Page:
The Marriage of Rosine: Discourses on Women in the Plays of Beaumarchais
By the latter half of the eighteenth century, women in France had gained a new sort of power, both in culture and politics. This new social structure sparked a reactive and occasionally vehement debate, known as le quarrel des femmes. In that same time period Beaumarchais’s Le Marriage de Figaro was written and produced. Often seen as a symbol of the French Revolution, the play has already generated many volumes on research on its political and social implications. This paper will take a slightly different view. As le quarrel des femmes continued and grew, representations of women also transformed, and this carried over into play writing.
Women were thought to be calm, moral influences by nature; this made their position as salonieres natural and desirable as it would create the required balance in conversation. However others were not willing to be directed by women, whom they knew to be inferior. These diverse opinions contain a shared thread, women as a moral force. This idea may be flattering, but also definitively put women on a different plane with men. In stark contrast to other discourses Le Marriage de Figaro, most often studied for its presentation of equality between men, advocates for equality in marriage and criticizes the society that puts women at the mercy of men.Four couples, each, to varying degrees, a composed of a virtuous woman and a villainous man, demonstrate the benefits of equality, the destruction the subjugation of women may cause, and the joy that is found once these inequalities are righted.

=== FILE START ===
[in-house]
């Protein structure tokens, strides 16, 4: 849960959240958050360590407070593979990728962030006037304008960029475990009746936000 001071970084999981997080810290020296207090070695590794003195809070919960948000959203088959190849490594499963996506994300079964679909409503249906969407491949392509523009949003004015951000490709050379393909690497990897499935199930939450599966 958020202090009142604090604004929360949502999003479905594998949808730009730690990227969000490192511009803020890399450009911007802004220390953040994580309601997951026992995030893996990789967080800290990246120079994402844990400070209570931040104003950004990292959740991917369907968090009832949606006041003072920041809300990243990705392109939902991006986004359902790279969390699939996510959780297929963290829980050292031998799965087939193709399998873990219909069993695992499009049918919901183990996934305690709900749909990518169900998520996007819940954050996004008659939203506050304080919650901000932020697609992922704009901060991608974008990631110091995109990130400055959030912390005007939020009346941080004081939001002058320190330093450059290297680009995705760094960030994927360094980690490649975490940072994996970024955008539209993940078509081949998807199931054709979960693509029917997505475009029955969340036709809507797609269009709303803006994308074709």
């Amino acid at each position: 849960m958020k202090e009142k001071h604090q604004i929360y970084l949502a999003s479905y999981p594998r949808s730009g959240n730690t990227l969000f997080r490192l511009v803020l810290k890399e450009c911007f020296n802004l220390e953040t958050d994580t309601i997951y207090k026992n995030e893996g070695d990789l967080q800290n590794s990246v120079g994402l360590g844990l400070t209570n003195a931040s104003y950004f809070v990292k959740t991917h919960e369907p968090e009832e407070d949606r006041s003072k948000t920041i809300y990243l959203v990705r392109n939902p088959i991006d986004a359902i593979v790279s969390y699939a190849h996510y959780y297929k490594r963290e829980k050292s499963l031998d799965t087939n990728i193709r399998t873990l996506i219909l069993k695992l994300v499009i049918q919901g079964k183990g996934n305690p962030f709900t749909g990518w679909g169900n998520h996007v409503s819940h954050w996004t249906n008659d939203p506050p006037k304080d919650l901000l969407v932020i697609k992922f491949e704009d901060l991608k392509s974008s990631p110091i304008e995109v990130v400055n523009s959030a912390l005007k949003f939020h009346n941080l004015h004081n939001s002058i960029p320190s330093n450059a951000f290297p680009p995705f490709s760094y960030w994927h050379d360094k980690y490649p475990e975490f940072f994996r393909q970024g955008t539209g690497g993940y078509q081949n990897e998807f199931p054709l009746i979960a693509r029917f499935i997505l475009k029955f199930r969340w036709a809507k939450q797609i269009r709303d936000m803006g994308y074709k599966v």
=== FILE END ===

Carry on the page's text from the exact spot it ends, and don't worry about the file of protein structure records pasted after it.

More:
Faculty Mentor: David Eick, French Studies
Page last modified July 14, 2009